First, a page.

Teaching kids to grow things is like eating chocolate cake for dinner. It’s sweet and you want to do it every day of the week. Besides, there is something soul nourishing about growing plants. Maybe it’s just the magic of nature, but something touches my heart whenever I put a seed or a plant in the ground and watch it flourish. That something multiplies when I watch my child learn to nurture and grow plants.
When gardening with kids, it’s important to let your agenda go and let them get dirty. Remember: it doesn’t need to be perfect, it needs to be theirs. My ultimate goal is to teach my boys to love to learn and continually seek new experiences. Personally, I like to pack as much learning as I can into projects like this one. Nels is three and isn’t in any kind of structured school but he definitely benefits from conversation and picks up information super fast. I like to use big words when explaining things to him (like “photosynthesis” and “chlorophyll”) and though he might not be able to pronounce them yet, he understands the idea. Don’t be afraid to use big words, you’ll be amazed how quickly your kid’s vocabulary will increase, just by listening to you use your own vocabulary.
For our gardening project, we kept it very simple. Nels is three, and this is his first ever plant of his very own. When we were shopping for the plants, he inevitably first picked out azaleas, a beautiful but high maintenance house plant that hates hot weather. It gets up to 100 degrees here in the summer, so to avoid the impending disappointment when the plant will surely die, I talked him into daisies instead. Sweet and simple. Like chocolate cake.
Step 1: Gather your supplies. We got some potting soil out of the raised beds in the back yard, a jar and some pretty rocks, a flower pot and of course, the flowers. I don’t own any gardening gloves and we didn’t use a trowel, since I like to encourage Nels to get his hands dirty occasionally.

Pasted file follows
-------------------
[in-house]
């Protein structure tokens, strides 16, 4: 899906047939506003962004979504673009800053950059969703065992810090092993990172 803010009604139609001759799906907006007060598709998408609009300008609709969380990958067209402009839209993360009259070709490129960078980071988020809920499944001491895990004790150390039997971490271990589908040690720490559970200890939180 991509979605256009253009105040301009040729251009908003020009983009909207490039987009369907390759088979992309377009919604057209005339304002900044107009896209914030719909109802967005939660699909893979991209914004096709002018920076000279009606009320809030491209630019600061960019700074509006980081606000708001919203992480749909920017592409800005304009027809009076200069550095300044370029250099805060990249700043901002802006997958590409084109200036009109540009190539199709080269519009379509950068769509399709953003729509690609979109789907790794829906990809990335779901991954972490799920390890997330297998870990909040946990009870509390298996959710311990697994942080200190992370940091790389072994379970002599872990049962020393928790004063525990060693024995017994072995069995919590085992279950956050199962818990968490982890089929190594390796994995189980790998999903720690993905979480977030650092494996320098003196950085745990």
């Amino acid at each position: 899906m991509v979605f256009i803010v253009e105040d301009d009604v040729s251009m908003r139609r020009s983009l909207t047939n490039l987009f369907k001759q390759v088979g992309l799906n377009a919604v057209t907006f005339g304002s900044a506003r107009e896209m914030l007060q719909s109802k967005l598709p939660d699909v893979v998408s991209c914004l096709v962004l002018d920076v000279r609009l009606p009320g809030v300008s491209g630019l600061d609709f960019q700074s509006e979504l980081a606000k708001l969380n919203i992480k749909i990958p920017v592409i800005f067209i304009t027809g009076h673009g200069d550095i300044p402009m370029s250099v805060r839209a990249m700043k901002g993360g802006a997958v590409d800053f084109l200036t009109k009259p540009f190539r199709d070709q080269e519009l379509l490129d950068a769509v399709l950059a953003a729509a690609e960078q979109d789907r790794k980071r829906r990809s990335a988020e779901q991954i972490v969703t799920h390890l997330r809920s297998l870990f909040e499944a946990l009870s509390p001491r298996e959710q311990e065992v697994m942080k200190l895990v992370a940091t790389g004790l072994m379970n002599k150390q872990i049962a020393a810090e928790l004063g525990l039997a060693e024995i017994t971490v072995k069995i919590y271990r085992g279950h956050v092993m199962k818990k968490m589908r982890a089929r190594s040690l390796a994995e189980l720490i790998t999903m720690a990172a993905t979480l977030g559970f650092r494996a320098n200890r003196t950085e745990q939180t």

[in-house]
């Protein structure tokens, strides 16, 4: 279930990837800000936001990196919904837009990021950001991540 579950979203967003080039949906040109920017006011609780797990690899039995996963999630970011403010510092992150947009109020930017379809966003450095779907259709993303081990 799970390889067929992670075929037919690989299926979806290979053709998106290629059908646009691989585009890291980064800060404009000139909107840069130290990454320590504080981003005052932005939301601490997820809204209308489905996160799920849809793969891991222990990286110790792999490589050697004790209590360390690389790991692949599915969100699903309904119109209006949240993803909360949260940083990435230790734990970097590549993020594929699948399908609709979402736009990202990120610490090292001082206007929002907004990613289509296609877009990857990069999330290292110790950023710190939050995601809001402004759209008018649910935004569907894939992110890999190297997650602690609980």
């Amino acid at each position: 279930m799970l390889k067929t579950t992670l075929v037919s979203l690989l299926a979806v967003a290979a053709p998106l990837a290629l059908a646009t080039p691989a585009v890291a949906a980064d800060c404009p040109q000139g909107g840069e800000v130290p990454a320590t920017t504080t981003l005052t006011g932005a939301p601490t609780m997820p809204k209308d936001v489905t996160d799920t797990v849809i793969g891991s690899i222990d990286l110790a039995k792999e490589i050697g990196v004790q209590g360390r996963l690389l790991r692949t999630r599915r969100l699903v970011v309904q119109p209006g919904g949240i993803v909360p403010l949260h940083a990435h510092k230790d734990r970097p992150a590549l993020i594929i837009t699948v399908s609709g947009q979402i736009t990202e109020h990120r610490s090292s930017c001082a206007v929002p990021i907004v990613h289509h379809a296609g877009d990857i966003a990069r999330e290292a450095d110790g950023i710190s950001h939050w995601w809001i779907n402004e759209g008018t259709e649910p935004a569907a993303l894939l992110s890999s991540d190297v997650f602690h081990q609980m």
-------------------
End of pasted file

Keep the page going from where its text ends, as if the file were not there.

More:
We are constantly learning to find ways to be generous, so the jar will be for us to keep as decoration for the front stoop, and the blue pot will be given to a friend.
Step 2: Dump the white rocks in the bottom of the glass jar. Nels experimented with dropping the rocks in one-by-one, but quickly got bored and we decided it would be best to just dump them in all at once. Plus it made a delightful sound.
Step 3: Fill part way with dirt. Most kids love to play in the dirt. If your little one is really enjoying themselves, make this step a good, long playtime. My kid prefers to keep his hands clean. I encouraged him to put his hands in the soil and asked him to describe what it felt like, then when he was done we washed his hands and I did the rest of the dirty work.
Step 4: Set the flowers in the jar and top up with dirt. Here we took a few minutes to learn about the different parts of the flower and what they are for. The roots for soaking up water and nutrients, the leaves for soaking up sunlight and converting it to chlorophyll through photosynthesis (there are those big words!), the stems to hold the buds which eventually turn into flowers that give pollen and nectar to feed the bees and butterflies. Nels was very intrigued during the entire conversation and he asked a lot of questions. It was a totally new idea to him, and I could practically see the information being soaked into his brain.
Step 5: Water and enjoy! We gave the flowers some water and placed our new arrangement prominently on the front stoop, for all our visitors to enjoy. Nels was a very proud boy after all that hard work!
Now go, plant something with your kid and nourish your soul! And then eat chocolate cake for dinner, because life is so, so short and we all need some sweetness every day.
Hannah is owner and author at happyvikings.net, where she blogs about simple living with a side of nerd. She is the wife of her very own happy viking and mother to two big boys.
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